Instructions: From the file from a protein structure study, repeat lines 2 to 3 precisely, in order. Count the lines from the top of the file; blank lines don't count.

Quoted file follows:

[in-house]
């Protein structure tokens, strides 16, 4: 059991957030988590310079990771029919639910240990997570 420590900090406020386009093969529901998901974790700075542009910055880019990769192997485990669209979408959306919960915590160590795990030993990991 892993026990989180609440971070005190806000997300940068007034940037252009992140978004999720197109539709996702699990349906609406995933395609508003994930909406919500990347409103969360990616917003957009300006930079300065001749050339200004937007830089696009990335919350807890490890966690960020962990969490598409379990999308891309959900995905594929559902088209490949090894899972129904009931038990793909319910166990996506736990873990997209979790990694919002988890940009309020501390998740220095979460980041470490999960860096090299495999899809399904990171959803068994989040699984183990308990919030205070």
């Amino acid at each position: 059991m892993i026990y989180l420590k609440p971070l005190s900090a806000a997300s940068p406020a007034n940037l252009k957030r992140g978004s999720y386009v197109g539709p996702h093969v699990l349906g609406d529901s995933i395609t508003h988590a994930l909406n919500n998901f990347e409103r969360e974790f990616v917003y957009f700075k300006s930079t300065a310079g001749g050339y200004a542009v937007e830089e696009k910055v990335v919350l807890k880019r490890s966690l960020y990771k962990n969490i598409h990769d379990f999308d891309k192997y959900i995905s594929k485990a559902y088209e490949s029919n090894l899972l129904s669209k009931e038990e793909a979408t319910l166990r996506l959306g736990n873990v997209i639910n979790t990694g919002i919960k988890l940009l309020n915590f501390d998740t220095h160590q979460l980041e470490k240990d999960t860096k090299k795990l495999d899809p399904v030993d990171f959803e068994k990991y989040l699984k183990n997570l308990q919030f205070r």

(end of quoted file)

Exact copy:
């Protein structure tokens, strides 16, 4: 059991957030988590310079990771029919639910240990997570 420590900090406020386009093969529901998901974790700075542009910055880019990769192997485990669209979408959306919960915590160590795990030993990991 892993026990989180609440971070005190806000997300940068007034940037252009992140978004999720197109539709996702699990349906609406995933395609508003994930909406919500990347409103969360990616917003957009300006930079300065001749050339200004937007830089696009990335919350807890490890966690960020962990969490598409379990999308891309959900995905594929559902088209490949090894899972129904009931038990793909319910166990996506736990873990997209979790990694919002988890940009309020501390998740220095979460980041470490999960860096090299495999899809399904990171959803068994989040699984183990308990919030205070």
């Amino acid at each position: 059991m892993i026990y989180l420590k609440p971070l005190s900090a806000a997300s940068p406020a007034n940037l252009k957030r992140g978004s999720y386009v197109g539709p996702h093969v699990l349906g609406d529901s995933i395609t508003h988590a994930l909406n919500n998901f990347e409103r969360e974790f990616v917003y957009f700075k300006s930079t300065a310079g001749g050339y200004a542009v937007e830089e696009k910055v990335v919350l807890k880019r490890s966690l960020y990771k962990n969490i598409h990769d379990f999308d891309k192997y959900i995905s594929k485990a559902y088209e490949s029919n090894l899972l129904s669209k009931e038990e793909a979408t319910l166990r996506l959306g736990n873990v997209i639910n979790t990694g919002i919960k988890l940009l309020n915590f501390d998740t220095h160590q979460l980041e470490k240990d999960t860096k090299k795990l495999d899809p399904v030993d990171f959803e068994k990991y989040l699984k183990n997570l308990q919030f205070r």